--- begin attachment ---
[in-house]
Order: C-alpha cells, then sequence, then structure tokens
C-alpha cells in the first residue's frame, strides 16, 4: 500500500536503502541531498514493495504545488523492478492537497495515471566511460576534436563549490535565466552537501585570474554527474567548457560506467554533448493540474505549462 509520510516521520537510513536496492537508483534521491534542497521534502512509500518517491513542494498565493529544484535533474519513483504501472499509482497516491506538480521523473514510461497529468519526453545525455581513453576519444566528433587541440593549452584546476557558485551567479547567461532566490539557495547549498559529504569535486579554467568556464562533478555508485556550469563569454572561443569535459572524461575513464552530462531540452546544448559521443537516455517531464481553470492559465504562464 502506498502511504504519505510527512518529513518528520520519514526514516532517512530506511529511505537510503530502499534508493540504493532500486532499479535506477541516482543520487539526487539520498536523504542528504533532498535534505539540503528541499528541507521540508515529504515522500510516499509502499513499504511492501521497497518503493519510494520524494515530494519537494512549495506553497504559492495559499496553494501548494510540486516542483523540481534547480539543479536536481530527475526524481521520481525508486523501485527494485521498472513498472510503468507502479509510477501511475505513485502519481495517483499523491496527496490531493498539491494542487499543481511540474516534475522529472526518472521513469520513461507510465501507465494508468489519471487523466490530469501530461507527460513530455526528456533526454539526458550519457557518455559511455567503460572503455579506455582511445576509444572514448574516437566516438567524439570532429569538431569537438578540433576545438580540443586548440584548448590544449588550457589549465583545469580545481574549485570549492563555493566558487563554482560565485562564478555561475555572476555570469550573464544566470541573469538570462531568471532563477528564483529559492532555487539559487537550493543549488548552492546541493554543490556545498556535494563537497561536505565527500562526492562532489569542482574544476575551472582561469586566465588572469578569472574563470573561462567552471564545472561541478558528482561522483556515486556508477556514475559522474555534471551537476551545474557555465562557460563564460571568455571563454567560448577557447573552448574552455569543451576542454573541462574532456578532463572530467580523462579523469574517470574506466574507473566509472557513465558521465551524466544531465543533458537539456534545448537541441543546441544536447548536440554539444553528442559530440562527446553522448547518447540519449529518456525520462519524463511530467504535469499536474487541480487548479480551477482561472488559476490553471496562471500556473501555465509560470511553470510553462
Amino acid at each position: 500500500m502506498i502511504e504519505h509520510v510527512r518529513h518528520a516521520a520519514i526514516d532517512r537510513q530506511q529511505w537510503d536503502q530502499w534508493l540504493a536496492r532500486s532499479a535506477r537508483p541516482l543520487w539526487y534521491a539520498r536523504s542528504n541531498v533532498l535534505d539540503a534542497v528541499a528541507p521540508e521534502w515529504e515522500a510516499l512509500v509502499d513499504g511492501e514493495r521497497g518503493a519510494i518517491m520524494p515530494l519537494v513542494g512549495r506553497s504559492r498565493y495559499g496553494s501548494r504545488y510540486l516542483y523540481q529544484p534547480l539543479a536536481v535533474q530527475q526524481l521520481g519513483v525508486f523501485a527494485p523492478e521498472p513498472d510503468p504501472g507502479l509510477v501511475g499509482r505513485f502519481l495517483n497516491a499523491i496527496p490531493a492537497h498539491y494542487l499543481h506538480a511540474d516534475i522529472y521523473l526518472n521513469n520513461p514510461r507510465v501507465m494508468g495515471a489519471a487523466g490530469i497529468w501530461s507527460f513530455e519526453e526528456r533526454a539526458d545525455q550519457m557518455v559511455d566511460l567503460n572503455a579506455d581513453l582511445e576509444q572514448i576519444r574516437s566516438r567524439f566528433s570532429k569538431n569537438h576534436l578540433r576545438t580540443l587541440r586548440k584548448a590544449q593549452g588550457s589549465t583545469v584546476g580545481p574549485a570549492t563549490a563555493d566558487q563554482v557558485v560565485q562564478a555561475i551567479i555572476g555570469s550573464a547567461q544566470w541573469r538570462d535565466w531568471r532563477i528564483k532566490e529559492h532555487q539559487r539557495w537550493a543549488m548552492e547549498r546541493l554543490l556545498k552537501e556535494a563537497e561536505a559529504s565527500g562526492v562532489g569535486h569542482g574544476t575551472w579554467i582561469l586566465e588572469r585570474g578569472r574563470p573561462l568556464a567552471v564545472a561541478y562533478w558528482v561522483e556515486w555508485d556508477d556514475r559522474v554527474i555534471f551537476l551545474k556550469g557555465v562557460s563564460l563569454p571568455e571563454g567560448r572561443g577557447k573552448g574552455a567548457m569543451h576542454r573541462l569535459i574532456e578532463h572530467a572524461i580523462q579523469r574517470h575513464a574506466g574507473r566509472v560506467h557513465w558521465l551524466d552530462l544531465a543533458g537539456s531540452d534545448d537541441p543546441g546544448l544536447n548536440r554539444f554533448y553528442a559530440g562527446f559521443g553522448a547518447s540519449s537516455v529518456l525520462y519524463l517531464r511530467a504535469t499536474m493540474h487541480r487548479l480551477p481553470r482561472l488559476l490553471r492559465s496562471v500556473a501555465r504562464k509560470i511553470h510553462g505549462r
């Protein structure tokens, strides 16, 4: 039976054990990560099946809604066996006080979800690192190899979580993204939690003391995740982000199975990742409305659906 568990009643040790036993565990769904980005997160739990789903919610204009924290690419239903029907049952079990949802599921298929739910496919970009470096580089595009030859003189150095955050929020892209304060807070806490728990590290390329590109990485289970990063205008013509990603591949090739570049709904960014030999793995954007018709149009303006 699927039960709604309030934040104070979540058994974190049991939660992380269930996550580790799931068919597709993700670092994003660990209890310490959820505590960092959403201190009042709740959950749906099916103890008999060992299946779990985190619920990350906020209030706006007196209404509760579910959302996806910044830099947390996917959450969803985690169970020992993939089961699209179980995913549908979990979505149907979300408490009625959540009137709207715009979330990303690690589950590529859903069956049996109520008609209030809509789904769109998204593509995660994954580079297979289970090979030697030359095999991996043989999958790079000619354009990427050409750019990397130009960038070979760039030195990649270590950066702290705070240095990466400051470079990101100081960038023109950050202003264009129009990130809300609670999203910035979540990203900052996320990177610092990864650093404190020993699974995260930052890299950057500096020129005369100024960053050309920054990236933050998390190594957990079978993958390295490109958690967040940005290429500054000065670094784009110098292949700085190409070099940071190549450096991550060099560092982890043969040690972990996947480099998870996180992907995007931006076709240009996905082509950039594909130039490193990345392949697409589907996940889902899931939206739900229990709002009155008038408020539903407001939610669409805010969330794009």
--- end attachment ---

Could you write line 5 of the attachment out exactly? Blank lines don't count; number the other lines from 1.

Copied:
């Protein structure tokens, strides 16, 4: 039976054990990560099946809604066996006080979800690192190899979580993204939690003391995740982000199975990742409305659906 568990009643040790036993565990769904980005997160739990789903919610204009924290690419239903029907049952079990949802599921298929739910496919970009470096580089595009030859003189150095955050929020892209304060807070806490728990590290390329590109990485289970990063205008013509990603591949090739570049709904960014030999793995954007018709149009303006 699927039960709604309030934040104070979540058994974190049991939660992380269930996550580790799931068919597709993700670092994003660990209890310490959820505590960092959403201190009042709740959950749906099916103890008999060992299946779990985190619920990350906020209030706006007196209404509760579910959302996806910044830099947390996917959450969803985690169970020992993939089961699209179980995913549908979990979505149907979300408490009625959540009137709207715009979330990303690690589950590529859903069956049996109520008609209030809509789904769109998204593509995660994954580079297979289970090979030697030359095999991996043989999958790079000619354009990427050409750019990397130009960038070979760039030195990649270590950066702290705070240095990466400051470079990101100081960038023109950050202003264009129009990130809300609670999203910035979540990203900052996320990177610092990864650093404190020993699974995260930052890299950057500096020129005369100024960053050309920054990236933050998390190594957990079978993958390295490109958690967040940005290429500054000065670094784009110098292949700085190409070099940071190549450096991550060099560092982890043969040690972990996947480099998870996180992907995007931006076709240009996905082509950039594909130039490193990345392949697409589907996940889902899931939206739900229990709002009155008038408020539903407001939610669409805010969330794009």